Here is some of the more theoretical work that I have researched over the past decade. The beauty of machine learning is that it can be fairly application agnostic. That is, many seemingly diverse problems, e.g. activity recognition in videos and the segmentation of documents into paragraph or optical character recognition and the detection of cancer share very similar underlying technology. Obviously it needs adjustment but the basic ideas tend to be fairly universal.


Much of estimation is nonstandard. That is, it goes beyond a simple binary classification or least-mean-square regression problem. At the same time, many of these problms fall into fairly prototypical categories of how things can be changed. I have been working on ways to allow for flexible model adjustment. This includes the following techniques:


Kernels are an effective means of dealing with similarity between observations and of describing classes of smooth functions. Obviously there exist other function spaces but kernels offer the significant advantage of providing a concise description of the evaluation functional. This means that it is very easy for practitioners to design meaningful kernels. My work includes the following:

Large Scale Optimization

When solving large scale problems with hundreds of millions of observations issues such as parallelization of computation and storage become relevant. This means that we need to design algorithms which can be stopped at almost any time, which scale gracefully with the number of computers available and which keep data locally. Bundle methods are one such set of methods. This is fairly exciting area of research at the moment, in particular with the advent of multicore processors and fast graphics cards.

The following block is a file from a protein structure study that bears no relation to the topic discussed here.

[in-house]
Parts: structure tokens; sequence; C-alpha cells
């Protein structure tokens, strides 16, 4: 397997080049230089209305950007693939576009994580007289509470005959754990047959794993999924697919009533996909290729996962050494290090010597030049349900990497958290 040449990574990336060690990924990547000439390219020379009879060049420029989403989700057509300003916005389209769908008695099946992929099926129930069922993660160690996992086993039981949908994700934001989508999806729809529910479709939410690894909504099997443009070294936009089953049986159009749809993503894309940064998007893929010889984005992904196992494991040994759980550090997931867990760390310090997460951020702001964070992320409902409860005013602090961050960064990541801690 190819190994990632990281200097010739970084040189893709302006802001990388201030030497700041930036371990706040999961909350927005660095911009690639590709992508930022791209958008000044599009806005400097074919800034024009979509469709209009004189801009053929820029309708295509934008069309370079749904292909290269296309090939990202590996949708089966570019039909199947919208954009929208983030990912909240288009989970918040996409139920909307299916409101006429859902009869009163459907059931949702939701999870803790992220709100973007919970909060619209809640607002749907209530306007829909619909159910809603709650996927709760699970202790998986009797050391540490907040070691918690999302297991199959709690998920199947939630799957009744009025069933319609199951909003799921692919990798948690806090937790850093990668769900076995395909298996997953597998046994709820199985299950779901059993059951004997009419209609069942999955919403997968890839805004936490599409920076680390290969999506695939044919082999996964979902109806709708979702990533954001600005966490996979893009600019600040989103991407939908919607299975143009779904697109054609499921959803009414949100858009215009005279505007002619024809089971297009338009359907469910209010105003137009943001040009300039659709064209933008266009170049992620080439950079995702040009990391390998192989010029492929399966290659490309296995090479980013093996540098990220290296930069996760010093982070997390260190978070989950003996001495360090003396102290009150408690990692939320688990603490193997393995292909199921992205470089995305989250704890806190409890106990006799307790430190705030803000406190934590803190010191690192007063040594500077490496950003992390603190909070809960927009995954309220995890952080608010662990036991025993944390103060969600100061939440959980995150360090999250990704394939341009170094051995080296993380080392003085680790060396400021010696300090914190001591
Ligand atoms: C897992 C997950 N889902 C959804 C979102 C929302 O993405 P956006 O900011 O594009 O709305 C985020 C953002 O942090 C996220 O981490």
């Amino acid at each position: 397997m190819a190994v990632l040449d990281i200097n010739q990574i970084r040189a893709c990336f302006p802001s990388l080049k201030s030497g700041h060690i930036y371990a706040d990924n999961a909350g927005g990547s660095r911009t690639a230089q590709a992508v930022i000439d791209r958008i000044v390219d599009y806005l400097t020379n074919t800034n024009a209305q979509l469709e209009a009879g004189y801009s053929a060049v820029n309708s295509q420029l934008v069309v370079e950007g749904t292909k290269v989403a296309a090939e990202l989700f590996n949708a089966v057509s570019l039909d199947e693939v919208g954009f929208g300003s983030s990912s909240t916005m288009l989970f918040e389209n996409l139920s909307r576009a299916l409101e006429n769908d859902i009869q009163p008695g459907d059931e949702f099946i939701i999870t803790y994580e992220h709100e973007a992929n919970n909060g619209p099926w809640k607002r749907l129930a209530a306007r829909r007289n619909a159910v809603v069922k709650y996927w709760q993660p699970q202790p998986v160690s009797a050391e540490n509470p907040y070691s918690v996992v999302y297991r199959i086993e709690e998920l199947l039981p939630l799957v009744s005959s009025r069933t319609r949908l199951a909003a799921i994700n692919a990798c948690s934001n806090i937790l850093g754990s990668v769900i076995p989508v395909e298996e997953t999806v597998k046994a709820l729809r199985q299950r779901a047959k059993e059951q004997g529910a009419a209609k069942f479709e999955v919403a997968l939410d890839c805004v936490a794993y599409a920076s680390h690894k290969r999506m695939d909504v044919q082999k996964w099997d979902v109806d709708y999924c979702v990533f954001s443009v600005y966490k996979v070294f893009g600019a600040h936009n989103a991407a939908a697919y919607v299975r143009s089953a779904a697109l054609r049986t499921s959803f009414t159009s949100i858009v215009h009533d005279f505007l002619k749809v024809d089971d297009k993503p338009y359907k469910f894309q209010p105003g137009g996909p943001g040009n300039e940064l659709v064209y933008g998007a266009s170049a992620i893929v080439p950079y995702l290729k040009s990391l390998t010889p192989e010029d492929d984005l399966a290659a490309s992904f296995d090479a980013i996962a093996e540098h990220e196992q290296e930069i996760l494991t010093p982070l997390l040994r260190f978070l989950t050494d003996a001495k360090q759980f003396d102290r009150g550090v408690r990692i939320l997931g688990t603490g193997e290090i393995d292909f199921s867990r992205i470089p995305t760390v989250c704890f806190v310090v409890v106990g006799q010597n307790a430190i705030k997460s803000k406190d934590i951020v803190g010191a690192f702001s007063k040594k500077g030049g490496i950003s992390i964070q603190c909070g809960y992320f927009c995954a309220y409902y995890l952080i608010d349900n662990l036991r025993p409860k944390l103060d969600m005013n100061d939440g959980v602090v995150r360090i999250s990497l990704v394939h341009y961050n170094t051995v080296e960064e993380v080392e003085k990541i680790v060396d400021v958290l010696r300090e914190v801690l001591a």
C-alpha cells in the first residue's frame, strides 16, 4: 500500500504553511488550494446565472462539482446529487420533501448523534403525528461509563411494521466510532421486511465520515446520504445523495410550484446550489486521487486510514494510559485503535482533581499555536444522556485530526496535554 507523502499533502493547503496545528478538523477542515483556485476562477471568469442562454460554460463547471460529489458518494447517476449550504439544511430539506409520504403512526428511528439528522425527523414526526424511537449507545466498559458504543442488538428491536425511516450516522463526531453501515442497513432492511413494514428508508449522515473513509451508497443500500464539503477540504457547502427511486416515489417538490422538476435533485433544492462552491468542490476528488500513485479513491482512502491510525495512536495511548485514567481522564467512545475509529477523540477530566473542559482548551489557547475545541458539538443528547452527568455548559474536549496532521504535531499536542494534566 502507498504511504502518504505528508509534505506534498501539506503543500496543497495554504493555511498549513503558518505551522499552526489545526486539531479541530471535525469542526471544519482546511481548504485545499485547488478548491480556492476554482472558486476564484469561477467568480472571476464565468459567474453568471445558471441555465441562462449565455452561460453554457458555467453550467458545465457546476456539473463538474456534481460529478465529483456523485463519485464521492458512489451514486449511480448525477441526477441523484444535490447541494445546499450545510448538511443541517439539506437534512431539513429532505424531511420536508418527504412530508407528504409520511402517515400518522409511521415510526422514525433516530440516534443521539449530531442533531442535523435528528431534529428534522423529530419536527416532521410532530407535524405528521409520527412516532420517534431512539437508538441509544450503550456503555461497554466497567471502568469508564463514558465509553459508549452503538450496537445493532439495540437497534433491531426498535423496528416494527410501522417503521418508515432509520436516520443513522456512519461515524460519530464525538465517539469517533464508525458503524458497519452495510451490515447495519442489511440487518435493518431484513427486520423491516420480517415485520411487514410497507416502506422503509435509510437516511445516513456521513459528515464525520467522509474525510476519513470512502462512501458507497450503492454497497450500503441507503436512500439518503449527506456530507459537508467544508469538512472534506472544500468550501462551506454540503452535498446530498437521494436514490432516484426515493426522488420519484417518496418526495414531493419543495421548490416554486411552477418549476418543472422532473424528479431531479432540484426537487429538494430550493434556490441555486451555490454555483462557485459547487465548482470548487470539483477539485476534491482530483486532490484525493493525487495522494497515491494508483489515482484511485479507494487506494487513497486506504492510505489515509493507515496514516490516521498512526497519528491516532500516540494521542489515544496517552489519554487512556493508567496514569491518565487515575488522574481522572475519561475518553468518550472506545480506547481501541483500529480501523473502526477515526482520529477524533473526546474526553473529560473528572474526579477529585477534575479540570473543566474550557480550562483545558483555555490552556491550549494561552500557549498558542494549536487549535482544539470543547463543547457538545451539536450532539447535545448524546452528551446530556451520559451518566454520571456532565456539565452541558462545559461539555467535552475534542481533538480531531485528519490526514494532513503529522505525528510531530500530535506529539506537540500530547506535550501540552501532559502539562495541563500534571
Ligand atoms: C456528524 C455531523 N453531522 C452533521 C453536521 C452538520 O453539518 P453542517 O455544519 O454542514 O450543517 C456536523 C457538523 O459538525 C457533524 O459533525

Distribution Representation

Often scientists use information theory when dealing with distributions. This is very reasonable when working on information theoretic problems but not necessarily the best idea when it comes to statistical estimation such as risk minimization.

What is interesting about a distribution is often only its behavior when taking expectations. That is, when we are only interested in averages, we can group distributions into equivalence classes of distributions with the same mean. From the point of application they do not differ. This allows us to compute distances between distributions in terms of distances between averages. It turns out that there are necessary and sufficient representations in this context. In particular, averages Hilbert space are quite useful.

We have developed a framework of estimation based on this which includes density estimation, clustering, feature selection, two sample tests, independence tests, nonparametric sorting, and low-dimensional data representations. The advantage is that a large number of existing methods appear in this framework as special cases.